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i5 sandybridge or hold out for later revision ivybrige

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Hi , was wondering what the opinion on this would be since the angle im covering i dont think has been covered in these forums .

I purchased a z77 ud5 yesterday , so im looking forward to getting it , though i have no CPU yet , as im running 1xi5 750 1156 , and 775 q6600 ddr3 and celeron 2.4 ghz ddr2 at home .

Im tempted to hit the button for an i5 next time a good price comes on the daily deals and its tempting not to wait , but so far i have resisted
However the issue is this , when ivybridge is released the difference will be minimal , Though looking at previous releases of cpu"s the first revision is quite slower to the final later releases , which would have improved performance and overclocking , not to mention less buggier .
Do you think it would be wiser to look for a later revision , towards the end of 1155 life , like the difference between i5 2300 at 2.8 ghz to the 2500k later edition . Would we expect to see similar differences with ivybridge , and just pick up a cheap sandybridge tried and tested in the meantime ?
 
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I also just purchased an asus z77 board.

Current sandy bridge processors will drop in price on the release of ivy bridge, so I'm waiting until then to decide.

Do intel ever release new revisions of processors when they are essentially just a die shrink??

Sorry, kind of turned your question into another question :(
 
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I also just purchased an asus z77 board.

Current sandy bridge processors will drop in price on the release of ivy bridge, so I'm waiting until then to decide.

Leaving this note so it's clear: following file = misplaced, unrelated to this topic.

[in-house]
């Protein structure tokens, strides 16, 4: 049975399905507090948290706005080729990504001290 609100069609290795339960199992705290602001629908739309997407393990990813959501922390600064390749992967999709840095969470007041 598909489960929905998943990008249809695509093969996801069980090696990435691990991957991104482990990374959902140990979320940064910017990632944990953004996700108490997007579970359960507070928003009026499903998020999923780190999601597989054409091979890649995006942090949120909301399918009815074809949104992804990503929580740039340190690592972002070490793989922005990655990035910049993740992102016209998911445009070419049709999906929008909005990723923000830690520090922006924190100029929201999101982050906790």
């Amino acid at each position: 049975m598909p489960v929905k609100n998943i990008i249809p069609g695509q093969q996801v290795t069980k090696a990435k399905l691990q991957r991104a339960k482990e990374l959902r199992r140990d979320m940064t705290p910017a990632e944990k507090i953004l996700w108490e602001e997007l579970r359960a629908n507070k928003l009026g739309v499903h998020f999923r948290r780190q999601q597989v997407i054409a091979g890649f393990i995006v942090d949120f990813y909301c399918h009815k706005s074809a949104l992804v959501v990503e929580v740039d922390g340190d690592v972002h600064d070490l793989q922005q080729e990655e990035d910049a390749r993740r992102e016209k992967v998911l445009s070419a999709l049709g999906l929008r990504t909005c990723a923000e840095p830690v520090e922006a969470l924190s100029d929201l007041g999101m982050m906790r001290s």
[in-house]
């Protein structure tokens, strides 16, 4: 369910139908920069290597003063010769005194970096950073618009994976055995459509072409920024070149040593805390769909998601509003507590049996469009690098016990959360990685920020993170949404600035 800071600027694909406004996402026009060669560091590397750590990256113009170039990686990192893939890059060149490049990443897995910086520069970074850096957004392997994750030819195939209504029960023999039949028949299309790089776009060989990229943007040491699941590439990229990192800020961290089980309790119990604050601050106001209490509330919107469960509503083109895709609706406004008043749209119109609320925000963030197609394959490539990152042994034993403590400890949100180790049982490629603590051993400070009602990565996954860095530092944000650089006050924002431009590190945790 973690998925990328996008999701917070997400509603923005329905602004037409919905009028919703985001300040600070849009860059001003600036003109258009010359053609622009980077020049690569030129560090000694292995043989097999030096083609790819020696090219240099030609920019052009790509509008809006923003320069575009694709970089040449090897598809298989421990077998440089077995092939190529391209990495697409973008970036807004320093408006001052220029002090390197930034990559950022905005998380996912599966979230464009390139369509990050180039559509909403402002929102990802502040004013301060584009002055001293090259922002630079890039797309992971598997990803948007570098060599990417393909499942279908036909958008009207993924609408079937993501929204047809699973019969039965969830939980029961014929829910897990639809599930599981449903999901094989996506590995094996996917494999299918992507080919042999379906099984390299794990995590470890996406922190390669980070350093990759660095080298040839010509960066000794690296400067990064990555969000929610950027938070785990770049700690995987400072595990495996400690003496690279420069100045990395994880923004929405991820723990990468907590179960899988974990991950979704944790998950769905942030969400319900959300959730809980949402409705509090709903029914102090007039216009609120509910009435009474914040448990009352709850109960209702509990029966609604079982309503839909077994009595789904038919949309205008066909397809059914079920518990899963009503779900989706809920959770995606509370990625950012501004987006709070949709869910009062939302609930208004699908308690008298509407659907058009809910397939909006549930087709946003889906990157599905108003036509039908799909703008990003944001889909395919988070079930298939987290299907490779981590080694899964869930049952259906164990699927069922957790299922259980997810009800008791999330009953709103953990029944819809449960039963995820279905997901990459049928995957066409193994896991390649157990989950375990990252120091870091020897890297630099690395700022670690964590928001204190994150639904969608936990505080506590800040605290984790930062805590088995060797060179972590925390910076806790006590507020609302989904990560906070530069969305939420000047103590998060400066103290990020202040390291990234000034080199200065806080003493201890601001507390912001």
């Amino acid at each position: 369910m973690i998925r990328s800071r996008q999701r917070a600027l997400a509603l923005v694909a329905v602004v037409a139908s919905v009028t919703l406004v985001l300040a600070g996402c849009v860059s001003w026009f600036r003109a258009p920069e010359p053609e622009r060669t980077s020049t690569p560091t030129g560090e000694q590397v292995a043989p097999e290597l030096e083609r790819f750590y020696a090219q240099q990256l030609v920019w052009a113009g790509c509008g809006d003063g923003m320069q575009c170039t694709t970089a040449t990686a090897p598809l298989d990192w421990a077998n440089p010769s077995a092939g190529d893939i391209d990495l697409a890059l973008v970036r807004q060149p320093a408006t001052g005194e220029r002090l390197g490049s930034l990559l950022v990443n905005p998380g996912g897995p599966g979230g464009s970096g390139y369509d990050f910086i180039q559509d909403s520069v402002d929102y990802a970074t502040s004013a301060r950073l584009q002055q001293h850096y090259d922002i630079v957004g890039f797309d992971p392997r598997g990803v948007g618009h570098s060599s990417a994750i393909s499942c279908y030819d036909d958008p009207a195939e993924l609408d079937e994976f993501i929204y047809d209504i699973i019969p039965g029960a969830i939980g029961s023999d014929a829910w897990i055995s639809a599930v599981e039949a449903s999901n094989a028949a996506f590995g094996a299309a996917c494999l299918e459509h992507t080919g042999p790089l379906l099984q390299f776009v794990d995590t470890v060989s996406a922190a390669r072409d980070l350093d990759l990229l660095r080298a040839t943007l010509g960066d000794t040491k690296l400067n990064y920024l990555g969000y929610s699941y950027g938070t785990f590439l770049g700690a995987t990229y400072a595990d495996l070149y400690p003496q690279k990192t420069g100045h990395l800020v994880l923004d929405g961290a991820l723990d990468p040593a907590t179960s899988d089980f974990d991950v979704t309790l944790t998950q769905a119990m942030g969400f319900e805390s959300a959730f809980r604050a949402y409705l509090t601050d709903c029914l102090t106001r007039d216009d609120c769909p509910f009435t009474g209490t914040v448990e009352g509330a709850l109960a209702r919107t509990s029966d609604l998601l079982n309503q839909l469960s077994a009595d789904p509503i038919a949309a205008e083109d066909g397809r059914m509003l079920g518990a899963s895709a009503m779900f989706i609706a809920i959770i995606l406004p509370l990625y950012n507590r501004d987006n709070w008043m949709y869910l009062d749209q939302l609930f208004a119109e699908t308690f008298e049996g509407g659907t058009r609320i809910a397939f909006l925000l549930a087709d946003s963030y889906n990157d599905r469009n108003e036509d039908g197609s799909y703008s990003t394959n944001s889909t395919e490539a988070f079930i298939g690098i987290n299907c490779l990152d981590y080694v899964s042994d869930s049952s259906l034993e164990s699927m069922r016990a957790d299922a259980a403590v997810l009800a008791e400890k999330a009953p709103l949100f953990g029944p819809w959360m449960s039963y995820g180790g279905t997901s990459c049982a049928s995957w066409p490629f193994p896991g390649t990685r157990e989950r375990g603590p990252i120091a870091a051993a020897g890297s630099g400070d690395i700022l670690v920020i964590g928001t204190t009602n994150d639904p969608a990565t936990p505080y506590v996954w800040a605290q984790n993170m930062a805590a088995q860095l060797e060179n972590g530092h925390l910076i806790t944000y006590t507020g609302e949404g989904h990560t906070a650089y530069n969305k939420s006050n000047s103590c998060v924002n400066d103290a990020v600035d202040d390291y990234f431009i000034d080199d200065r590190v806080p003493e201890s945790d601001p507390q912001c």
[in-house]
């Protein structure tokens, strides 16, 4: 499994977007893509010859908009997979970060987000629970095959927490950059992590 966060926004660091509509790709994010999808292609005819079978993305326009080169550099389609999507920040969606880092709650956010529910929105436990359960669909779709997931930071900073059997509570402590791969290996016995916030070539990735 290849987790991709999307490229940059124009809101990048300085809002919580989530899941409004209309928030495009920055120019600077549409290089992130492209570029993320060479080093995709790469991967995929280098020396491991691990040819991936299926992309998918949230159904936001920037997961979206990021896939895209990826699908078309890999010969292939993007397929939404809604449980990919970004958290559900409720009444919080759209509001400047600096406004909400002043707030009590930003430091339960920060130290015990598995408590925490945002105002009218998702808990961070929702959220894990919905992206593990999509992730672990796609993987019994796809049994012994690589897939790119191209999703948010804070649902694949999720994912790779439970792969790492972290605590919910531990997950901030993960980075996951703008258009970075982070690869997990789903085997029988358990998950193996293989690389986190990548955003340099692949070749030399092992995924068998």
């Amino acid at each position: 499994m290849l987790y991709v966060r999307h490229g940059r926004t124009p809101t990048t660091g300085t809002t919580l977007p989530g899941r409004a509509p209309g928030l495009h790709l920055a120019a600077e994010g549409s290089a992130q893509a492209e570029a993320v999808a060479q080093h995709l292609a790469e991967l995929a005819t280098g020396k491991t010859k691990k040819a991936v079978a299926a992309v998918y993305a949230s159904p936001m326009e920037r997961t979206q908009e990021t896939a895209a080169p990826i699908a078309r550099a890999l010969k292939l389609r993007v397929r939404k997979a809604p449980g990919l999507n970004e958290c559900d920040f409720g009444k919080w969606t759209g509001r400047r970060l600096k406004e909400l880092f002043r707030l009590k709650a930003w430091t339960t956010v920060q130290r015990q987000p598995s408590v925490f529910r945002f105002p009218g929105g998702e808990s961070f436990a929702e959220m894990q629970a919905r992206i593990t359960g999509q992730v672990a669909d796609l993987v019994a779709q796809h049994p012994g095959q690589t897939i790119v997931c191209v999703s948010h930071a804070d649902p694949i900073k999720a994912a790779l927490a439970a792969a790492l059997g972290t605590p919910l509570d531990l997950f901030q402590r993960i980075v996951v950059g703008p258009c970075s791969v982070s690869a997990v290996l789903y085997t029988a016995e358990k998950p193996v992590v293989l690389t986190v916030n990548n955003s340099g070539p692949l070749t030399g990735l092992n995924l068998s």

Do intel ever release new revisions of processors when they are essentially just a die shrink??

Sorry, kind of turned your question into another question :(

this is the question , are there likely to be down the line further ivybridge , i5, and i7 releases , with prob higher standard clock speeds and ironed out issues if any , with the first batch or will this release be it .
I know its just speculation at the moment , but if you was to buy a new ivybridge on release , your be kicking yourself in a few months down the line , if new versions come out with improvements based on things that surface on the first models . perhaps it is best to go with the tried and tested sandybrige offerings , until ivy is bedded in , especially if the price falls .
 
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Based on whats currently known about ivy bridge it wont matter much.

Ivy brings:

- Better IGP
- Improved power savings under load, idles dont change much

Plus intel rarely drop prices on their old stuff, it just sits around until it all eventually leaves the channel, you may get a good deal on used chips though but dont expect retail prices on sandy bridge to drop much. Nehalem chips i7 9xx's are still full retail price in the few places that carry them.

If you arent in a rush then might as well wait, if you want something new now then buy it now.
 
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If you have a system that will get you by for a few weeks then personally I would wait for Ivy Bridge, as you will get a slightly faster, slightly more efficient CPU with a faster onboard GPU for almost the same price as a Sandy Bridge (plus PCIE gen3 works with these CPUs). However, If you need a new system now then go right ahead and buy a sandy bridge, no point suffering for a few weeks for the newer CPU.

As Max mentions, when intel release a new CPU generation the prices of the old chips don't drop immediately - it usually takes months for it to happen and by then they aren't usually a good investment.

As for later revisions of Ivy Bridge, if we look at Intels previous two mainstream platforms (s1156 nahalem and s1155 sandy bridge) each of these only came out with a singe version (no mid-life revision) as the gap between the releases was relatively short. Therefore, if you bought a good CPU on the day the platform was released (ie a i5 750 when LGA1156 was released or an i5 2500K when LGA1155 was released) then a considerably better CPU at the same price point only arrives when the next generation rolls in, the only mid-life additions are minor changes (like the i5 760 or i5 2550K) which are not worth upgrading to or waiting for if you already have the launch CPU.